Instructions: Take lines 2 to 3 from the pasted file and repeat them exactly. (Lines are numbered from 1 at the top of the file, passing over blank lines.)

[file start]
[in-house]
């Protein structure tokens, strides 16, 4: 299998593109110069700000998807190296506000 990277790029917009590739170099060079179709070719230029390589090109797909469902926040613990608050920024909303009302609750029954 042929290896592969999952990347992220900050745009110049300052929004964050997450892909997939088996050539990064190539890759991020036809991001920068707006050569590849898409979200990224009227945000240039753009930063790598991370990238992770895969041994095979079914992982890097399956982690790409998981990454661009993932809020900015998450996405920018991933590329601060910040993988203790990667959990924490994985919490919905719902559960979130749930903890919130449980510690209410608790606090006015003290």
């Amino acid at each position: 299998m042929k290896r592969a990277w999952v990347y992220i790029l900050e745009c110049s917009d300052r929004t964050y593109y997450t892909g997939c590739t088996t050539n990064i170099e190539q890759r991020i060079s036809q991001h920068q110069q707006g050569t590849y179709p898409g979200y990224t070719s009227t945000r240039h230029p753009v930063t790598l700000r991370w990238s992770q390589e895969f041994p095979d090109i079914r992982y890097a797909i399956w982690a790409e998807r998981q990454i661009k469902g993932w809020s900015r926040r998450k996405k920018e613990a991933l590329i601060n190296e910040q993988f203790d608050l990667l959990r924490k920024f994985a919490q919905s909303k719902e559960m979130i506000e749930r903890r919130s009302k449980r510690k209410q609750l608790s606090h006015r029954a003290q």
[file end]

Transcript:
């Protein structure tokens, strides 16, 4: 299998593109110069700000998807190296506000 990277790029917009590739170099060079179709070719230029390589090109797909469902926040613990608050920024909303009302609750029954 042929290896592969999952990347992220900050745009110049300052929004964050997450892909997939088996050539990064190539890759991020036809991001920068707006050569590849898409979200990224009227945000240039753009930063790598991370990238992770895969041994095979079914992982890097399956982690790409998981990454661009993932809020900015998450996405920018991933590329601060910040993988203790990667959990924490994985919490919905719902559960979130749930903890919130449980510690209410608790606090006015003290």
């Amino acid at each position: 299998m042929k290896r592969a990277w999952v990347y992220i790029l900050e745009c110049s917009d300052r929004t964050y593109y997450t892909g997939c590739t088996t050539n990064i170099e190539q890759r991020i060079s036809q991001h920068q110069q707006g050569t590849y179709p898409g979200y990224t070719s009227t945000r240039h230029p753009v930063t790598l700000r991370w990238s992770q390589e895969f041994p095979d090109i079914r992982y890097a797909i399956w982690a790409e998807r998981q990454i661009k469902g993932w809020s900015r926040r998450k996405k920018e613990a991933l590329i601060n190296e910040q993988f203790d608050l990667l959990r924490k920024f994985a919490q919905s909303k719902e559960m979130i506000e749930r903890r919130s009302k449980r510690k209410q609750l608790s606090h006015r029954a003290q």